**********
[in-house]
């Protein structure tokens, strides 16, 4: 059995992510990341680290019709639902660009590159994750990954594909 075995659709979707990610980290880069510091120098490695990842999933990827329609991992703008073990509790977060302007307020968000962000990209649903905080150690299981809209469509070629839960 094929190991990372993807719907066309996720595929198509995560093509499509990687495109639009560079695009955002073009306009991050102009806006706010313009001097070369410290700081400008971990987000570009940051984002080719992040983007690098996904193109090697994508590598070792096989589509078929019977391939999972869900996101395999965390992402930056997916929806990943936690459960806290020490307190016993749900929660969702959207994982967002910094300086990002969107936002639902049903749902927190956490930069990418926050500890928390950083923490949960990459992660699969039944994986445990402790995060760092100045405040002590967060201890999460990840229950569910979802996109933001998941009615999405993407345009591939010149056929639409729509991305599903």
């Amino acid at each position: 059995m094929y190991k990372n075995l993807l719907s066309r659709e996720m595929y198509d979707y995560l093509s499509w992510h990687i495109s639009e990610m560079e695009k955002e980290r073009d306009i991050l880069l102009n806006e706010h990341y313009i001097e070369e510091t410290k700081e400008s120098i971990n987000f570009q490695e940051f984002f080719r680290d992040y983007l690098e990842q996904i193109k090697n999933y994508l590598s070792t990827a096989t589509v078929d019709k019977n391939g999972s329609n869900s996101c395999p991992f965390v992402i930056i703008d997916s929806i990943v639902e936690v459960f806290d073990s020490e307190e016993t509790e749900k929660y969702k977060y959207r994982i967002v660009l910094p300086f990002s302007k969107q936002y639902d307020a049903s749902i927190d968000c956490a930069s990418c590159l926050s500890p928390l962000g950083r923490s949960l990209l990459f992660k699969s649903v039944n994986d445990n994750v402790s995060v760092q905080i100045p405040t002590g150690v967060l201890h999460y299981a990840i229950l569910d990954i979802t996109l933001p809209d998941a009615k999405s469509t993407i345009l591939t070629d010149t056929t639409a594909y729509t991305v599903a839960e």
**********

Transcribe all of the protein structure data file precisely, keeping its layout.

[in-house]
């Protein structure tokens, strides 16, 4: 059995992510990341680290019709639902660009590159994750990954594909 075995659709979707990610980290880069510091120098490695990842999933990827329609991992703008073990509790977060302007307020968000962000990209649903905080150690299981809209469509070629839960 094929190991990372993807719907066309996720595929198509995560093509499509990687495109639009560079695009955002073009306009991050102009806006706010313009001097070369410290700081400008971990987000570009940051984002080719992040983007690098996904193109090697994508590598070792096989589509078929019977391939999972869900996101395999965390992402930056997916929806990943936690459960806290020490307190016993749900929660969702959207994982967002910094300086990002969107936002639902049903749902927190956490930069990418926050500890928390950083923490949960990459992660699969039944994986445990402790995060760092100045405040002590967060201890999460990840229950569910979802996109933001998941009615999405993407345009591939010149056929639409729509991305599903």
């Amino acid at each position: 059995m094929y190991k990372n075995l993807l719907s066309r659709e996720m595929y198509d979707y995560l093509s499509w992510h990687i495109s639009e990610m560079e695009k955002e980290r073009d306009i991050l880069l102009n806006e706010h990341y313009i001097e070369e510091t410290k700081e400008s120098i971990n987000f570009q490695e940051f984002f080719r680290d992040y983007l690098e990842q996904i193109k090697n999933y994508l590598s070792t990827a096989t589509v078929d019709k019977n391939g999972s329609n869900s996101c395999p991992f965390v992402i930056i703008d997916s929806i990943v639902e936690v459960f806290d073990s020490e307190e016993t509790e749900k929660y969702k977060y959207r994982i967002v660009l910094p300086f990002s302007k969107q936002y639902d307020a049903s749902i927190d968000c956490a930069s990418c590159l926050s500890p928390l962000g950083r923490s949960l990209l990459f992660k699969s649903v039944n994986d445990n994750v402790s995060v760092q905080i100045p405040t002590g150690v967060l201890h999460y299981a990840i229950l569910d990954i979802t996109l933001p809209d998941a009615k999405s469509t993407i345009l591939t070629d010149t056929t639409a594909y729509t991305v599903a839960e």